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Indian actor Anil Kapoor in Toronto on June 22, 2011: He's here for the International Indian Film Academy awards.

Chris Young/The Canadian Press

Bollywood breakout star Anil Kapoor says he'd like to see better Indian film scripts.

The Slumdog Millionaire actor is in Toronto as part of the International Indian Film Academy celebrations, meant to promote South Asian entertainment.

He says the Indian film industry has grown rapidly in recent years with bigger audiences and bigger revenues.

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But he says he'd like to see more substance in the stories those movies tell.

Kapoor says he's embraced broad fame since being catapulted into the Hollywood spotlight in the Oscar-winning blockbuster Slumdog Millionaire.

His upcoming projects include the next instalment in the Mission Impossible franchise with Tom Cruise and a thriller called Cities with Clive Owen.

"Indian film industry is changing rapidly," said Kapoor, who is also tied to two upcoming Hindi-language dramas.

"It is changing in terms of numbers, in terms of the bigness, in terms of the audience, in terms of revenue. I just wish it changes more where content is concerned."

When asked to explain what he was referring to, Kapoor was terse: "Scripts. Good scripts."

"It has to have a certain kind of message. There are a few films which are made like that but more films should be made like that."

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After the success of his 2008 rags-to-riches tale Slumdog Millionaire, Kapoor booked several high-profile Western roles, including a recurring part in the final season of TV's 24.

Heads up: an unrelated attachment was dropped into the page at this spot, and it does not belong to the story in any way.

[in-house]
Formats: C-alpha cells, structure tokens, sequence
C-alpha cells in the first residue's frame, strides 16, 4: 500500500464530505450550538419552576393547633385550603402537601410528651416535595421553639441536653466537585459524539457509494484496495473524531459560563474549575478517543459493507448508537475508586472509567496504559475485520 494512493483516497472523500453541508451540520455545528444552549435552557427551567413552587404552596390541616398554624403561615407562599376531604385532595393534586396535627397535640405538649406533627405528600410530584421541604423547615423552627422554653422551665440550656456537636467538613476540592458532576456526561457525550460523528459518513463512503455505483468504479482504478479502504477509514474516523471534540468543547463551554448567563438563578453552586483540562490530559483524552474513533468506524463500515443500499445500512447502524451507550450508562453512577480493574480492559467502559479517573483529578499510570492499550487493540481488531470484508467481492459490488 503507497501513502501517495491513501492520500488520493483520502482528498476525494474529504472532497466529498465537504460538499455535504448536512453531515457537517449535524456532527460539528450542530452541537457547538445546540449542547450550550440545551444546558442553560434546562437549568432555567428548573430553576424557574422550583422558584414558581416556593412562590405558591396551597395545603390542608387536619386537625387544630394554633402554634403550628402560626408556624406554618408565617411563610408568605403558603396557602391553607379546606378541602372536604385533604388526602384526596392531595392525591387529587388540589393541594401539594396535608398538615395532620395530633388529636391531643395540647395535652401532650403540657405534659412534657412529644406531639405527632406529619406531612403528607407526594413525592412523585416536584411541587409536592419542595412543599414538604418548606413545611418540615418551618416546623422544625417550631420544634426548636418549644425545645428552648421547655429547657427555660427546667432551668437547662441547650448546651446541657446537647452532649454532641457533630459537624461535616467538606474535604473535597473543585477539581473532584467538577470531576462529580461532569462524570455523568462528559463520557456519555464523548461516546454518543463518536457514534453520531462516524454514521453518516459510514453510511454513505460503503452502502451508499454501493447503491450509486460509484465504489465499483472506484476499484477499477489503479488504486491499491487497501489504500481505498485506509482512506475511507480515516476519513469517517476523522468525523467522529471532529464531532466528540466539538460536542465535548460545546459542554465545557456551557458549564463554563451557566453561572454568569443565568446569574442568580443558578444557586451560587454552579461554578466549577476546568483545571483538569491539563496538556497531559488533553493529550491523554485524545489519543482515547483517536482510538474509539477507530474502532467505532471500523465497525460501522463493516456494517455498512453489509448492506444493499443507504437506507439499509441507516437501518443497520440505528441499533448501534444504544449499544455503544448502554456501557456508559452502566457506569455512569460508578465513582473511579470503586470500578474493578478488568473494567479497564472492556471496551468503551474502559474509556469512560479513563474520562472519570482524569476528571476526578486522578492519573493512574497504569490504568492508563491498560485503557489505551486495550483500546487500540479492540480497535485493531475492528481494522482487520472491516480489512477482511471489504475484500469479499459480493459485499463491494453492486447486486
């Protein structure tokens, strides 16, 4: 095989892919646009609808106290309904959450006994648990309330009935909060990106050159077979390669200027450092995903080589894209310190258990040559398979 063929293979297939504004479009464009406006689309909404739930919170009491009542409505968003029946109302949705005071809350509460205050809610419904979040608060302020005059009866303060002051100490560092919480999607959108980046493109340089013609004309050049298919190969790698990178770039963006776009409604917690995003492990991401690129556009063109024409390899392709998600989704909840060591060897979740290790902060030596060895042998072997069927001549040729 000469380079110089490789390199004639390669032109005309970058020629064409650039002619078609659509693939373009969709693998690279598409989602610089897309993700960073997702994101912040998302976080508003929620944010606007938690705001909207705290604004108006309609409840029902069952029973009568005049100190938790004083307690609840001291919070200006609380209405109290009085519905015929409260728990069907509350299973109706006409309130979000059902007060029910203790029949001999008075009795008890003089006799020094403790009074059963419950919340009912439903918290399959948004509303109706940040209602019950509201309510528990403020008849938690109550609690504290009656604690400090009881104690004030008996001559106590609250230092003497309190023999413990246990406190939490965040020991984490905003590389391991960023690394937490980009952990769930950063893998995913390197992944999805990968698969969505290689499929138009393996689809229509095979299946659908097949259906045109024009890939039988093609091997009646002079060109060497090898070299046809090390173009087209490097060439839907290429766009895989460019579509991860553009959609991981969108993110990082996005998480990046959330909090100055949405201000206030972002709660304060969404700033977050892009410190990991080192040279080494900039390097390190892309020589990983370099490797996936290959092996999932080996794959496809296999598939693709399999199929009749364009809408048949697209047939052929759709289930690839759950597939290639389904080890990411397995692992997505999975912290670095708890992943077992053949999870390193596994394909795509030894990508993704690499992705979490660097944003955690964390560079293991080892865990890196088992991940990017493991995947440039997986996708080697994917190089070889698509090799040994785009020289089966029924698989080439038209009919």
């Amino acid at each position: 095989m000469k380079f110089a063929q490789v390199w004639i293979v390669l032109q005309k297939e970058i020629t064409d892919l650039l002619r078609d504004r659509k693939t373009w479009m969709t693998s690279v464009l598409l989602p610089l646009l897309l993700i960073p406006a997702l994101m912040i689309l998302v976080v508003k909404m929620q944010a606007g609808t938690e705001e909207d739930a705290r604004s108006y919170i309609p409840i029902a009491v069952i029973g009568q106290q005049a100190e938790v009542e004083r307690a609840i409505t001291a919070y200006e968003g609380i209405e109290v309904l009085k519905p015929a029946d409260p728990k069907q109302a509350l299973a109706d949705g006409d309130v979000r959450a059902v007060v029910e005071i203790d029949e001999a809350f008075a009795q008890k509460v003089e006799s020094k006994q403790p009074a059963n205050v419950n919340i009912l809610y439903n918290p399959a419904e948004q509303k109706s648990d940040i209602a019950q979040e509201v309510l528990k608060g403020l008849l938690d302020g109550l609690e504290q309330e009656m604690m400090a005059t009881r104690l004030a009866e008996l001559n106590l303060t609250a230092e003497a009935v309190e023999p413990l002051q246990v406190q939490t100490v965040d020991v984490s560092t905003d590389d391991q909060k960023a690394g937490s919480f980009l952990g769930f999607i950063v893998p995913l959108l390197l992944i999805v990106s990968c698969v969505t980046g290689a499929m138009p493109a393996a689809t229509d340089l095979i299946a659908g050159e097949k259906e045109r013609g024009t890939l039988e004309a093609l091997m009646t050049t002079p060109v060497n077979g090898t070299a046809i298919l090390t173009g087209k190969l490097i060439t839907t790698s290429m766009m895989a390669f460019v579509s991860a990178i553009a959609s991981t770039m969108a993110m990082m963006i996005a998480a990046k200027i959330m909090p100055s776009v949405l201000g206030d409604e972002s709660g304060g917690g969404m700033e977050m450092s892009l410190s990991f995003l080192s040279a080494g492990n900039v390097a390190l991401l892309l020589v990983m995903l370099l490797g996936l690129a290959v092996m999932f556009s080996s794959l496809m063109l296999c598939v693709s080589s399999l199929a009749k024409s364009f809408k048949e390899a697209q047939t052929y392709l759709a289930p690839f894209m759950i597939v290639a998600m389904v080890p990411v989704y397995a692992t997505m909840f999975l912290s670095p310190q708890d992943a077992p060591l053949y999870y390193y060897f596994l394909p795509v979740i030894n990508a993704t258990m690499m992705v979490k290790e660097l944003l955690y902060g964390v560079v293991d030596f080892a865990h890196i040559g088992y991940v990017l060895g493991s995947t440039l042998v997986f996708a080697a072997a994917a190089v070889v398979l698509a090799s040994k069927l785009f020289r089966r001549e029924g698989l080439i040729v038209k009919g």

Still, Kapoor says he did not actively seek out a place in Hollywood.

" Mission Impossible was wonderful to work on," says the 51-year-old star, whose career spans 33 years.

"(But) I never really hope for anything, I just keep on working and when it happens ... I really never expect it. When you expect too much you get disappointed so I just move on."

Kapoor is among more than 200 South Asian filmmakers and stars in Toronto for the three-day International Indian Film Academy celebrations, which run through Saturday.

The carnival of South Asian song, dance, fashion and celebrity includes a film festival, business forum and a performance-laden awards show oft-described as the Indian Oscars.

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Kapoor says Toronto holds a special place in his heart because it is where Slumdog first took off with critics and audiences.

"Everything happened in Toronto," says Kapoor.

"I was supposed to come to Toronto for the Toronto (International) Film Festival when Slumdog Millionaire was supposed to be screened over here.... I tried to get the visa but I never took it so seriously so I was very casual about it. And suddenly the film won the audience choice award. And suddenly it became a world phenomenon. And I started going online and watching all the interviews, all the critics and they started talking about this film being nominated for the Oscars."

The film went on to collect eight Academy Awards.

Now, Kapoor says he views his career in global terms.

"Today the world is shrinking and I am available for anybody from any part of the world as an actor," he says.

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"I am a global actor - an actor who is available for a Chinese film, a Japanese film, for a British film, for American film, for Indian film."

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